“Castor”, the brightest star in the Gemini constellation, was the code name given to the fragrance before the name Miss Dior was found. Was this a mysterious reflection of the star, found by chance, that was to decide Christian Dior’s destiny? Or rather, was he thinking of the celestial lights that inspired his first fragrance, and that he so loved to contemplate, deep in the jasmine-scented summer nights in Provence?
The legendary and brilliant birth of Miss Dior was a clever blend of instant radiance and sustained mystery. The creation of this first Dior perfume was full of sudden dramatic twists arising from a series of certitudes and hesitations. For above all, Christian Dior wanted a fragrance that would convey his fashions and the spirit of the era.
Miss Dior is the scent of a young generation rediscovering a taste for life. The scent of youth that would become the eternal signature of the founding fragrance, and dazzle alongside its spirit and desires, as it did for the “Miss Dior” ready-to-wear collection that appeared in 1967.
The very first collection of the House dedicated to the young people who were daring enough to wear the pop colours of the sixties revolution, which was then in full swing. Never before had a couturier spoken so much about his first perfume, nor surely, orchestrated so intuitively and so meticulously its stage entrance beneath the spotlights. Since its striking début, Christian Dior’s “only child” as he liked to call it, has travelled through time, continually evolving, without giving up an inch of its youthfulness and its remarkable radiance.
Loved and celebrated, Miss Dior remains the eternally “young” perfume of the House of Dior, as emphasised by Catherine Dior herself.
Today, Francis Kurkdjian is drawing inspiration from this eternal youth, and has taken up its multiple, rich accords. Here is “his” Miss Dior.
Francis Kurkdjian knows that jasmine is gifted with a myriad of harmonious notes: it can be green at the break of day, slightly “orangey” and fruity at the moment it is picked, and often animal at nightfall. For Miss Dior, he wanted to return to its radiant and enveloping, fruity, gourmand facets. Since jasmine was first used in perfumes in the mid-16th century in Grasse, the treatment of this flower has evolved through different processes.
Francis Kurkdjian wanted to return to the characteristic notes linked to the extraction methods used in 1947, when Miss Dior was created. This delightfully fruity and gourmand jasmine, with its notes of strawberry, peach and apricot, was what Francis Kurkdjian had been dreaming of.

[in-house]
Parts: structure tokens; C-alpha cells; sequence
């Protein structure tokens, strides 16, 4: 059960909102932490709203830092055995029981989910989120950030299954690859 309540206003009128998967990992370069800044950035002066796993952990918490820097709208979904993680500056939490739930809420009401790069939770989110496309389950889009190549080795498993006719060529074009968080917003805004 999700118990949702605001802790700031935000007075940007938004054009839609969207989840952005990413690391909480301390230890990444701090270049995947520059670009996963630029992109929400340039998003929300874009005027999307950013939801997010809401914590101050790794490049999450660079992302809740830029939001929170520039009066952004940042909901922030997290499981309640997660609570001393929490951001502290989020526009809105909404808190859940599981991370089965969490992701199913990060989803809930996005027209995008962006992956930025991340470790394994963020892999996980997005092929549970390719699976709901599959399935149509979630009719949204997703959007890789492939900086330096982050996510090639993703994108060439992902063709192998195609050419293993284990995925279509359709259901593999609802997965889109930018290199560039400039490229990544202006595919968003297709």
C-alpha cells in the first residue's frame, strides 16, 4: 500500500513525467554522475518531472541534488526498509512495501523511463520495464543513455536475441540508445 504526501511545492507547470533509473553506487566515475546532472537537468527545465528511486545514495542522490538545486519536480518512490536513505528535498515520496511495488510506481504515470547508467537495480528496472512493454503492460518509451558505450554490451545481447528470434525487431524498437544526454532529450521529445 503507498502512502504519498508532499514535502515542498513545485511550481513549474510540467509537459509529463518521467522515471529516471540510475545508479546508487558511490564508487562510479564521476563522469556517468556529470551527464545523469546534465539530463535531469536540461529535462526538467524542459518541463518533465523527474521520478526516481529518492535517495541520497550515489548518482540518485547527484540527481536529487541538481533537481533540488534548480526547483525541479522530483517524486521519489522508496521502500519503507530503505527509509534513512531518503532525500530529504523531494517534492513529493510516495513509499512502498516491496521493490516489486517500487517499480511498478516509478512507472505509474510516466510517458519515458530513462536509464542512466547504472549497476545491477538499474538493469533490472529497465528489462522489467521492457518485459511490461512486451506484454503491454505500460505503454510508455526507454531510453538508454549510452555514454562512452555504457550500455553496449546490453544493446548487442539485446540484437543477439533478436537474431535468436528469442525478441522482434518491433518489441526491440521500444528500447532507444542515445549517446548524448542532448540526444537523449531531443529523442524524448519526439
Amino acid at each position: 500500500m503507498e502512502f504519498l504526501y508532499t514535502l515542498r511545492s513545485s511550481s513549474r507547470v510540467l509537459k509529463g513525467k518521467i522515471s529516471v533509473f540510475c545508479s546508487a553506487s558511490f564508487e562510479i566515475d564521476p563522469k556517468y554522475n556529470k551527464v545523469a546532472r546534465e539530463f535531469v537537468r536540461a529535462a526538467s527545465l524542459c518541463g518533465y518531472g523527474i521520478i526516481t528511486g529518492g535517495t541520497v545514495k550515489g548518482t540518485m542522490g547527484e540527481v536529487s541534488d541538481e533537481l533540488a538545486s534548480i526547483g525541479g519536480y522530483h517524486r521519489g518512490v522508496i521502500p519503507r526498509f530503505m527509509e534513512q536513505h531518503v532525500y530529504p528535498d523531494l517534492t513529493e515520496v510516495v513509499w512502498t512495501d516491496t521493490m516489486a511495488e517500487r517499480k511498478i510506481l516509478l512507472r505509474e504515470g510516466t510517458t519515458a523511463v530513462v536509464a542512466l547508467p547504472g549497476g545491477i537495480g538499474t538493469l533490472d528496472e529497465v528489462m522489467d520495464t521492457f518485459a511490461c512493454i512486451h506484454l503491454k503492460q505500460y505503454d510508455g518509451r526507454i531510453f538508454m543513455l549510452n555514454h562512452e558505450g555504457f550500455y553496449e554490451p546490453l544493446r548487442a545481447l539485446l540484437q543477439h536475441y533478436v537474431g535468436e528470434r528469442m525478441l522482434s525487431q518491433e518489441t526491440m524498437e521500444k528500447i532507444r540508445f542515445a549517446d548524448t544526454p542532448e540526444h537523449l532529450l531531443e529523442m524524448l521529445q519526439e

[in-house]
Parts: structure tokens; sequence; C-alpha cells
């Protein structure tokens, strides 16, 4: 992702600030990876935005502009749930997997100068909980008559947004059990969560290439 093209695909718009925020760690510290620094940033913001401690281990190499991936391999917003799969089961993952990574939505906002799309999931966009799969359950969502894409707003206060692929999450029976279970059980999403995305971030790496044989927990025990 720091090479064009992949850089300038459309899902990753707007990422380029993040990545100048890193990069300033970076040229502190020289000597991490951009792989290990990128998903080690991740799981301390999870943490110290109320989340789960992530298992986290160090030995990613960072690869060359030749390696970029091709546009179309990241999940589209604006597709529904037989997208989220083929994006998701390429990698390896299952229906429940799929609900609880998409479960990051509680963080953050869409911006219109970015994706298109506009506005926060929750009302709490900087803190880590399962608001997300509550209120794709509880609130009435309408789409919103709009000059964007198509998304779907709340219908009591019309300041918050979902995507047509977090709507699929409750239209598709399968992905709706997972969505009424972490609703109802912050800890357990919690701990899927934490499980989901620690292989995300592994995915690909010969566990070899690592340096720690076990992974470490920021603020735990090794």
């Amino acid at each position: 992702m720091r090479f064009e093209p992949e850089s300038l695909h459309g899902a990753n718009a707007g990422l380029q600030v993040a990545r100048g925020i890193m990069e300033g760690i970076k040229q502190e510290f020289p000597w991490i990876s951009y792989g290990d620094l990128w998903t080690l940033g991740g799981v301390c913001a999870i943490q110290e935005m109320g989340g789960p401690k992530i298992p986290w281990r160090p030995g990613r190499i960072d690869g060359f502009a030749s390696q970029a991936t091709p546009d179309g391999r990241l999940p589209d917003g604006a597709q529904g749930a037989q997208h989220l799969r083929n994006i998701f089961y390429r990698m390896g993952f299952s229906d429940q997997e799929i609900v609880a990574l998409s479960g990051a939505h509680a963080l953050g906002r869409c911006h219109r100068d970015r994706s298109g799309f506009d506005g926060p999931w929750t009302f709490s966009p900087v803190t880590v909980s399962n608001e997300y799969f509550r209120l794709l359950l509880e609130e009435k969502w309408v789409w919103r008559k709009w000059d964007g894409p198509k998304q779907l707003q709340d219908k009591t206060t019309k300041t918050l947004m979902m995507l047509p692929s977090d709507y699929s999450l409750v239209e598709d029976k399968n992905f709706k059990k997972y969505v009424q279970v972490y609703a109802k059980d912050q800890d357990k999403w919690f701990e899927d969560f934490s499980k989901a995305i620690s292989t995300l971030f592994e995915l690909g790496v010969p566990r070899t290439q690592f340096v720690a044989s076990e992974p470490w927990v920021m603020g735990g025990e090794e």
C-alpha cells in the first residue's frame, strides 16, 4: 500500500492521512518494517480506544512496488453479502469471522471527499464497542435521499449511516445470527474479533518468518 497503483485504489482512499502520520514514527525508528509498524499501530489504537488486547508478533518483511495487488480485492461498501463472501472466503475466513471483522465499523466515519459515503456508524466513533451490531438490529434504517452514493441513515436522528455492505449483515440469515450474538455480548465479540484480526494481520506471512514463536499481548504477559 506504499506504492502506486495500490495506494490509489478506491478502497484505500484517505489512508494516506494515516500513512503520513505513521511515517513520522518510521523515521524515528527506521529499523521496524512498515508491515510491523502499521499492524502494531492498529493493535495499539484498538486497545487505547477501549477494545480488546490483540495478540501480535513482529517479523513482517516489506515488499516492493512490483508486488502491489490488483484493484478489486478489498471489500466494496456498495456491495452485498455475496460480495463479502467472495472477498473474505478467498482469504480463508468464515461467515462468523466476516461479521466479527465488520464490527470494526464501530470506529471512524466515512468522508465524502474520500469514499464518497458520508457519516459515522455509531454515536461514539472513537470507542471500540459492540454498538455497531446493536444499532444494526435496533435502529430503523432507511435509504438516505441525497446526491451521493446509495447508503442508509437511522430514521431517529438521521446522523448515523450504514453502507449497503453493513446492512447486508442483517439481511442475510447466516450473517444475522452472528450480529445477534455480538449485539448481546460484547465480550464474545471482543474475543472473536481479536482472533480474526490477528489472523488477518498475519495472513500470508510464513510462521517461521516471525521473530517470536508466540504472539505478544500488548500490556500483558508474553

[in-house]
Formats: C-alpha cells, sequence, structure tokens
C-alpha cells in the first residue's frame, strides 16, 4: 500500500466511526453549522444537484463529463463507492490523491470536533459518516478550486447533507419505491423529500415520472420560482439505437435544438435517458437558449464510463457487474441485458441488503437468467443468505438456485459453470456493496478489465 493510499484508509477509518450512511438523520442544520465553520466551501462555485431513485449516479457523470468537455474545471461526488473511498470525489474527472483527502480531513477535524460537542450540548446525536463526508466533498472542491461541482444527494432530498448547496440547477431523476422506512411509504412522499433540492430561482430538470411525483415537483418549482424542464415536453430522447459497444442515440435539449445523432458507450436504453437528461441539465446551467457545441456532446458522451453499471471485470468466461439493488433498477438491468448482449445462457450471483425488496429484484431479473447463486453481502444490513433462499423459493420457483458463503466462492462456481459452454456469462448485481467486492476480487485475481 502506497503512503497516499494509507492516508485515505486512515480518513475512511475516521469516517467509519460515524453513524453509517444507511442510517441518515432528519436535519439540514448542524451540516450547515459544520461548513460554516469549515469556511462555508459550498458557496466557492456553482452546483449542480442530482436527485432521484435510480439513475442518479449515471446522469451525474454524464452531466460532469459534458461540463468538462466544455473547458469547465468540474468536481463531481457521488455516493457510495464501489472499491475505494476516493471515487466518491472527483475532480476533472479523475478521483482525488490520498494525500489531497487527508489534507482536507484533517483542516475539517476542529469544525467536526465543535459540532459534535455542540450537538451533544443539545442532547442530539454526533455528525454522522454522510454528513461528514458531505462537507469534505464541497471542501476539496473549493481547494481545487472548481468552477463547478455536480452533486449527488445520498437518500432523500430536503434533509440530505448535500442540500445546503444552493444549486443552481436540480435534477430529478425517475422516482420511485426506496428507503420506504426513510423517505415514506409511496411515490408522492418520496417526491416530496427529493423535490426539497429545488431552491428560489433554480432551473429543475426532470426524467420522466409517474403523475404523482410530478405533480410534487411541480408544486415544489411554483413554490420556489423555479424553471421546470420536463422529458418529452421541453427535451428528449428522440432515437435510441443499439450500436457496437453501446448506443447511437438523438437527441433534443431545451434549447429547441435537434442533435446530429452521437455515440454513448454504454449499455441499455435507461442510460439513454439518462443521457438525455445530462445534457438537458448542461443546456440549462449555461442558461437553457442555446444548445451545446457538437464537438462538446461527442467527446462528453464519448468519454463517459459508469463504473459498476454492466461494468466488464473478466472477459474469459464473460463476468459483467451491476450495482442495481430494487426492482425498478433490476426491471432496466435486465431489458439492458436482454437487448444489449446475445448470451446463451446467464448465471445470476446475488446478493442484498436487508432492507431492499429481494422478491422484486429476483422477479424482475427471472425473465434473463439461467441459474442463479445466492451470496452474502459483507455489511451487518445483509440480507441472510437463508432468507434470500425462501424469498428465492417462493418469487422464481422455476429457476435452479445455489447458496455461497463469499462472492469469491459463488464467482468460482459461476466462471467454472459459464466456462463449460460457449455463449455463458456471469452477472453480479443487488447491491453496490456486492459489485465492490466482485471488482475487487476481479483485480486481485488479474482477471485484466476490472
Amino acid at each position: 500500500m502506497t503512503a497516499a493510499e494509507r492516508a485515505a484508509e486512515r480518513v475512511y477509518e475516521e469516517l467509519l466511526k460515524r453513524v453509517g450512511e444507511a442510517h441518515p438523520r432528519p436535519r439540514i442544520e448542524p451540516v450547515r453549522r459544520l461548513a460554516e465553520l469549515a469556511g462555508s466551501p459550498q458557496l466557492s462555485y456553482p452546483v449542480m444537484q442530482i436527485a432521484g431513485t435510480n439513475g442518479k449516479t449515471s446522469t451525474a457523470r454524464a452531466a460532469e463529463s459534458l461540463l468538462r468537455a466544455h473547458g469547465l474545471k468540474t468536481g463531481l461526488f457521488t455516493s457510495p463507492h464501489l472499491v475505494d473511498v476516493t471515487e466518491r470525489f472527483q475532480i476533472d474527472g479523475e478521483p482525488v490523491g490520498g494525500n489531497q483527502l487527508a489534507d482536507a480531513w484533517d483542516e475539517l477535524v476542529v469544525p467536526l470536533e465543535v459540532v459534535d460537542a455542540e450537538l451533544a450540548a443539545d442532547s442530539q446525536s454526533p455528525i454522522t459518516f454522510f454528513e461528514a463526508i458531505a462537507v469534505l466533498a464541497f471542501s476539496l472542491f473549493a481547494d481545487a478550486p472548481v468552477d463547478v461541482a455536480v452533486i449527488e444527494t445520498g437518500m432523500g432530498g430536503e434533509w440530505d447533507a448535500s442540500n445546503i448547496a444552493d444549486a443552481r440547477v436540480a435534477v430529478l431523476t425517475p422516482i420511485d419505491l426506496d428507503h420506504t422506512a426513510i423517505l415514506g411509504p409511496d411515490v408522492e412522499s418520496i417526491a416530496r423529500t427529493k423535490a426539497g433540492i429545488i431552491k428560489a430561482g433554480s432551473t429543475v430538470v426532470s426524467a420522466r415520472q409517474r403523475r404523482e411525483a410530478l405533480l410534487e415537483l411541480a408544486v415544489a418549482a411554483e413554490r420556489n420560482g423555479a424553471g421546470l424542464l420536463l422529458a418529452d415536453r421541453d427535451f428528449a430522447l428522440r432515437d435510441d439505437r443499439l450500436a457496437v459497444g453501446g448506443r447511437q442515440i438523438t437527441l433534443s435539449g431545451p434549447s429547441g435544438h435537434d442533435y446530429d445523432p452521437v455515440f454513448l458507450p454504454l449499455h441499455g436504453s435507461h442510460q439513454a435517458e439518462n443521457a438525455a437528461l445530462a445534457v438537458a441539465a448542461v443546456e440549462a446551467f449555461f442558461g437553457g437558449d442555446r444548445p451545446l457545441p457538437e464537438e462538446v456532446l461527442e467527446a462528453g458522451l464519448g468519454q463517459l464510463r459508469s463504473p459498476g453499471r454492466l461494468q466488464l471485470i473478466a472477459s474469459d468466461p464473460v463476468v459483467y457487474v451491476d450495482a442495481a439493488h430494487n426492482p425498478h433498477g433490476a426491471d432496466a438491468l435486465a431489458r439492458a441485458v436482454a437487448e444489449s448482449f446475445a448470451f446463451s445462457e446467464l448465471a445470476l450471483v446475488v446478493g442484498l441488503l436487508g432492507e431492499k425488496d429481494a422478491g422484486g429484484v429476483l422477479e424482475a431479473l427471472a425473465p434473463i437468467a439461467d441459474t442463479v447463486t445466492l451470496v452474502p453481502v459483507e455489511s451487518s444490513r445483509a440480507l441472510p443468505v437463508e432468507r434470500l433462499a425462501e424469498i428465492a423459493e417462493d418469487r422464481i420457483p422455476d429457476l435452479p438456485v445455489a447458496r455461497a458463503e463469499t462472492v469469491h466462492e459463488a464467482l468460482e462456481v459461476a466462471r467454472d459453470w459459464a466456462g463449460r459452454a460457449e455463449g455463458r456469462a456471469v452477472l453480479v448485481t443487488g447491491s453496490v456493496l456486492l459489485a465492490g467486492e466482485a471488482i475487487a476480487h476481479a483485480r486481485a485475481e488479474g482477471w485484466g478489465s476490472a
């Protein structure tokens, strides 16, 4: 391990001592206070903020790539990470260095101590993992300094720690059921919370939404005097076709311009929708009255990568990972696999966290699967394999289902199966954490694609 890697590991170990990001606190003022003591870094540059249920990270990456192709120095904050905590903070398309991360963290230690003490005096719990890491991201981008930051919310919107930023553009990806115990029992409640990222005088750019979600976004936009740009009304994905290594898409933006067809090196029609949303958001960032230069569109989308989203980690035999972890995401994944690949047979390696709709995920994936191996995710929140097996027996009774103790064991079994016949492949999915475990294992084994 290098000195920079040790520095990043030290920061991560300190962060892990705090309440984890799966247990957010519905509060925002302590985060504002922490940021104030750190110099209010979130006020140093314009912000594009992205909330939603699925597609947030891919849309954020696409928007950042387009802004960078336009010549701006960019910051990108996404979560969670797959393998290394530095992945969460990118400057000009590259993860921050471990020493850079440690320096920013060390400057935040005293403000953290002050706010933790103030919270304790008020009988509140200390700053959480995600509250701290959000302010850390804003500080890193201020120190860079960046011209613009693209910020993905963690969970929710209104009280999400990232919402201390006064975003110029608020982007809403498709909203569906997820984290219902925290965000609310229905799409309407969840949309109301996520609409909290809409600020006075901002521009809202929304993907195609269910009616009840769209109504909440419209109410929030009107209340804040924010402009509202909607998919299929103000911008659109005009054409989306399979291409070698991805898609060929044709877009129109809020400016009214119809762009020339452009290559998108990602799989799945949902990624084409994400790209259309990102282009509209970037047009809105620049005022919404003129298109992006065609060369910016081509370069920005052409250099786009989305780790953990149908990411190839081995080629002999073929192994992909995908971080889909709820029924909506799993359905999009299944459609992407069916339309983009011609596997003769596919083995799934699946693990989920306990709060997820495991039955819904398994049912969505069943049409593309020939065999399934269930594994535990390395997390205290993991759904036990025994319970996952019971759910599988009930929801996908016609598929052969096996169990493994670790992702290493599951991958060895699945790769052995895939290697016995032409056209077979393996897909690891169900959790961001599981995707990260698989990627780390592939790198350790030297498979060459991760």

Francis Kurkdjian selected an exceptional jasmine for Dior, obtained thanks to an innovative treatment, both in terms of the conditions in which the flower is harvested, and its extraction method. Picked in the month of July, at the beginning of the harvest and at the break of day, the flowers release their green and floral notes, suffused with indole. They are then processed quickly, using a secret extraction process that revives the strawberry, peach and apricot tinged fruity facets, as well as the radiance, of the jasmine extract of yesteryear.
These colourful accords are supported by a sensual and well-constructed woody-amber base. Anchored by a generous, clean Patchouli, a dense and binding Alaskan cedar adds a touch of darkness, while an earthy bed of moss warmly envelops the bold sweet fruits and floral beauty of the fragrance.
“Cut like a suit” with clean lines, the iconic Miss Dior Parfum bottle sees its format reduced as though to better accentuate the intensity of its fragrance. It is even more sophisticated, as its base and sides give free expression to the famous houndstooth pattern engraved in the glass. Still woven in the famous Faure ribbon-makers’ ateliers, the jacquard ribbon is exchanging its floral pattern for a new solid silver background with a luminescent silver lurex thread.
Miss Dior Parfum is available in stores and online at dior.com